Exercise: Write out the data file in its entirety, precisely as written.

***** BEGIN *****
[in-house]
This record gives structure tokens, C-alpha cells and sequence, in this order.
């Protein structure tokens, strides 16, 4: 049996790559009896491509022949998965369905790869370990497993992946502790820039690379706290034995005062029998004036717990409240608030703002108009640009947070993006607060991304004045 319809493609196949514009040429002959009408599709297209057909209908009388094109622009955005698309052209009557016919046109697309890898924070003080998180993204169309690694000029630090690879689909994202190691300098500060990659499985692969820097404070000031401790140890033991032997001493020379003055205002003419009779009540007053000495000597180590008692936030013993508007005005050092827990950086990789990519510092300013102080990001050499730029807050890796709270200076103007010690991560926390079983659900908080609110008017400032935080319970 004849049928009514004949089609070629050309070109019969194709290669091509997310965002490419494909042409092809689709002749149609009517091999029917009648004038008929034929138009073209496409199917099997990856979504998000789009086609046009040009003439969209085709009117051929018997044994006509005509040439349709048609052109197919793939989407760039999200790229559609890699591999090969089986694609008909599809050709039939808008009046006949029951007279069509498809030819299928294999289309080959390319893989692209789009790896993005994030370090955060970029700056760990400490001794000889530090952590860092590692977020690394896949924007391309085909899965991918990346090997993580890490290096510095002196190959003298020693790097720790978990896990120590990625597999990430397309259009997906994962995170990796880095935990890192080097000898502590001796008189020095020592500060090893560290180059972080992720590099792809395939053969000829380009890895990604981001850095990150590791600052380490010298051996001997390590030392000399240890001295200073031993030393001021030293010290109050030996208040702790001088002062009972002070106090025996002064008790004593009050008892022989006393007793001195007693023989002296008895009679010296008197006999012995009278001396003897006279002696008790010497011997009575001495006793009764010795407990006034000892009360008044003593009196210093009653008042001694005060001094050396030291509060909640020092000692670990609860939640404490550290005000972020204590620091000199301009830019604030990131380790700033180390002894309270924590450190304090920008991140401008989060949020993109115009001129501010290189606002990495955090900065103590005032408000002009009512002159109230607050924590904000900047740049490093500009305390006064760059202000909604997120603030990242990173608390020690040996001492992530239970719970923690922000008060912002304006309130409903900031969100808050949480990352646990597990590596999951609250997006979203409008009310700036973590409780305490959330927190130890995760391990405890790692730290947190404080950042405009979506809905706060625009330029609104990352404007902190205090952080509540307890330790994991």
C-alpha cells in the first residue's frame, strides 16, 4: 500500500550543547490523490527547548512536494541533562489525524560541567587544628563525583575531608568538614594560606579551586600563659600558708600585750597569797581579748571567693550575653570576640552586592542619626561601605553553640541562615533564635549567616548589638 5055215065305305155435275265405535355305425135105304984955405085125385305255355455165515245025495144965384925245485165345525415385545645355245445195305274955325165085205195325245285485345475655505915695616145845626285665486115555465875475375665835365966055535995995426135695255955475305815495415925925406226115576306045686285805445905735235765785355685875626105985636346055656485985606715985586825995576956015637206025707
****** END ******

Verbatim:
[in-house]
This record gives structure tokens, C-alpha cells and sequence, in this order.
């Protein structure tokens, strides 16, 4: 049996790559009896491509022949998965369905790869370990497993992946502790820039690379706290034995005062029998004036717990409240608030703002108009640009947070993006607060991304004045 319809493609196949514009040429002959009408599709297209057909209908009388094109622009955005698309052209009557016919046109697309890898924070003080998180993204169309690694000029630090690879689909994202190691300098500060990659499985692969820097404070000031401790140890033991032997001493020379003055205002003419009779009540007053000495000597180590008692936030013993508007005005050092827990950086990789990519510092300013102080990001050499730029807050890796709270200076103007010690991560926390079983659900908080609110008017400032935080319970 004849049928009514004949089609070629050309070109019969194709290669091509997310965002490419494909042409092809689709002749149609009517091999029917009648004038008929034929138009073209496409199917099997990856979504998000789009086609046009040009003439969209085709009117051929018997044994006509005509040439349709048609052109197919793939989407760039999200790229559609890699591999090969089986694609008909599809050709039939808008009046006949029951007279069509498809030819299928294999289309080959390319893989692209789009790896993005994030370090955060970029700056760990400490001794000889530090952590860092590692977020690394896949924007391309085909899965991918990346090997993580890490290096510095002196190959003298020693790097720790978990896990120590990625597999990430397309259009997906994962995170990796880095935990890192080097000898502590001796008189020095020592500060090893560290180059972080992720590099792809395939053969000829380009890895990604981001850095990150590791600052380490010298051996001997390590030392000399240890001295200073031993030393001021030293010290109050030996208040702790001088002062009972002070106090025996002064008790004593009050008892022989006393007793001195007693023989002296008895009679010296008197006999012995009278001396003897006279002696008790010497011997009575001495006793009764010795407990006034000892009360008044003593009196210093009653008042001694005060001094050396030291509060909640020092000692670990609860939640404490550290005000972020204590620091000199301009830019604030990131380790700033180390002894309270924590450190304090920008991140401008989060949020993109115009001129501010290189606002990495955090900065103590005032408000002009009512002159109230607050924590904000900047740049490093500009305390006064760059202000909604997120603030990242990173608390020690040996001492992530239970719970923690922000008060912002304006309130409903900031969100808050949480990352646990597990590596999951609250997006979203409008009310700036973590409780305490959330927190130890995760391990405890790692730290947190404080950042405009979506809905706060625009330029609104990352404007902190205090952080509540307890330790994991």
C-alpha cells in the first residue's frame, strides 16, 4: 500500500550543547490523490527547548512536494541533562489525524560541567587544628563525583575531608568538614594560606579551586600563659600558708600585750597569797581579748571567693550575653570576640552586592542619626561601605553553640541562615533564635549567616548589638 5055215065305305155435275265405535355305425135105304984955405085125385305255355455165515245025495144965384925245485165345525415385545645355245445195305274955325165085205195325245285485345475655505915695616145845626285665486115555465875475375665835365966055535995995426135695255955475305815495415925925406226115576306045686285805445905735235765785355685875626105985636346055656485985606715985586825995576956015637206025707